• Abnormal rush
  • Fever
  • Serious earache
  • Severe cold or flu
  • Severe migraine, etc.

Walk-in clinics can also address minor injuries such as sprains, back pain, or mild eye injuries.

What is the difference between a Walk-in Clinic, Urgent Care, and an Emergency Room?

Walk-in clinics, emergency rooms, and urgent care centers are rarely in one location. Yet, each of these facilities is designed to address different medical problems, as overviewed below.

Walk-in clinics are characterized by:

  • Capability to treat mild illnesses and injuries
  • First come, first served bases of operation
  • No need for an appointment
  • More affordability than emergency rooms or urgent care settings
  • Less essential medical equipment such as x-ray machines
  • Unavailability of medical doctors (MDs) regularly
  • Use of physician assistants

Urgent care centers, on their end:

  • Can treat mild and moderately severe illnesses
  • Often open each day of the week (call your center of choice to confirm working hours)
  • Usually require no appointment
  • Patients are attended to on a first-come, first-served basis
  • Have MDs on-site at all times
  • Have essential medical equipment such as x-ray machines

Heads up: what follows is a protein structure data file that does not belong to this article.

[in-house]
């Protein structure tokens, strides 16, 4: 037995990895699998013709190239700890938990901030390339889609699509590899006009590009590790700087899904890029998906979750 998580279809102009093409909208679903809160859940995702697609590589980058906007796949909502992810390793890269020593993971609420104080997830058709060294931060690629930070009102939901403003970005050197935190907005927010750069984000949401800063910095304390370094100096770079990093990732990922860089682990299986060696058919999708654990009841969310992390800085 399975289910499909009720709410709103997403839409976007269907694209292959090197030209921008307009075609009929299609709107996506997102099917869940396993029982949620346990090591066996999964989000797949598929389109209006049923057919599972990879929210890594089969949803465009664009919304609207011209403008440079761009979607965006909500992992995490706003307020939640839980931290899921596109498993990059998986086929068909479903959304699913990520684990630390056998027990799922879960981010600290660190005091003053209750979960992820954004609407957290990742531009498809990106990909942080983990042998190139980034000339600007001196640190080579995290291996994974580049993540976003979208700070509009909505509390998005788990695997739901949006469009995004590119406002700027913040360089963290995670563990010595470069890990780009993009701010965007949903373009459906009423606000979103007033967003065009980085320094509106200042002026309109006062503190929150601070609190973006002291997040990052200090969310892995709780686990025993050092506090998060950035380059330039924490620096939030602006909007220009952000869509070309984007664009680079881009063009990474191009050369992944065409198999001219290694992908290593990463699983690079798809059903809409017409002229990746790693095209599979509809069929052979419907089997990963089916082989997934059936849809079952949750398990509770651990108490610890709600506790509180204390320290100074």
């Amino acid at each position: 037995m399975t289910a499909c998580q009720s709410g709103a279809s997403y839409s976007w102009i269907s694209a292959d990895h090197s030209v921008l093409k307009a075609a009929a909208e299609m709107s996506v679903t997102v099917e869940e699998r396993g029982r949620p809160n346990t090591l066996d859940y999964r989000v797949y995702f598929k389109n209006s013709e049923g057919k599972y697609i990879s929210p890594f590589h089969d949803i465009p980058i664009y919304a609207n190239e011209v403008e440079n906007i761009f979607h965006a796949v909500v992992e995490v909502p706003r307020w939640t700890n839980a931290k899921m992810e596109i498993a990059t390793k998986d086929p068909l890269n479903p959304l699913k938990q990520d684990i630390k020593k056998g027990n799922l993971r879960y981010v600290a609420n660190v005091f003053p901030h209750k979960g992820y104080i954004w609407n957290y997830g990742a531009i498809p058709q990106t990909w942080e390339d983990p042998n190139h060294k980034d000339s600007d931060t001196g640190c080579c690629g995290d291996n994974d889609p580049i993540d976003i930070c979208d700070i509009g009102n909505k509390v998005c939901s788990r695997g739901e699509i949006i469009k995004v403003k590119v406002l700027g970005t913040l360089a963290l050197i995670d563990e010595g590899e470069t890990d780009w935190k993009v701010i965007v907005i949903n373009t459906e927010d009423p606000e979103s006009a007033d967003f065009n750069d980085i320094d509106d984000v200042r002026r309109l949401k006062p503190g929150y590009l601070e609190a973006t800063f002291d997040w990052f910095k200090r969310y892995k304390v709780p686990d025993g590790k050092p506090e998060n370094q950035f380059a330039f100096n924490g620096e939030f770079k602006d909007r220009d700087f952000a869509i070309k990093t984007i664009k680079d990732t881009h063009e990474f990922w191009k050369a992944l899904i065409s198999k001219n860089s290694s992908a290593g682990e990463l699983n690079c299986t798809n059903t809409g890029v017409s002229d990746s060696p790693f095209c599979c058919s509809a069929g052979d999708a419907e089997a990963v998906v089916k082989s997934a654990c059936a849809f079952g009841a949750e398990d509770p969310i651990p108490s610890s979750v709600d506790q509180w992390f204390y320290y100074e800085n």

• Have higher copays than walk-in clinics

Emergency rooms:

  • Can treat limb- or life-threatening illnesses and injuries with at most care
  • Open 24/7
  • Have longer wait times for non-urgent cases than urgent care centers and walk-in clinics
  • Prioritizes patients with severe conditions
  • Are well equipped with the necessary medical equipment
  • Have nurses, doctors, and specialists available at all times
  • Are costlier than urgent care centers and walk-in clinics

How Does Poipu MD Help Patients

At Poipu MD, we deliver mobile medical care, bringing healthcare to your door. Our mobile medical service goes beyond digital to include mobile doctor services. And we strive to provide at most care whether the patient is in our clinics or their home.

We deliver walk-in urgent care services, clinic appointments, corporate services, physical exams, and COVID tests. Our health facility is equipped to handle most illnesses, bites, injuries, and allergic reactions.

We are guided by transparency, convenience, and hospitality in our care delivery approaches. Contact us today to book a same-day appointment.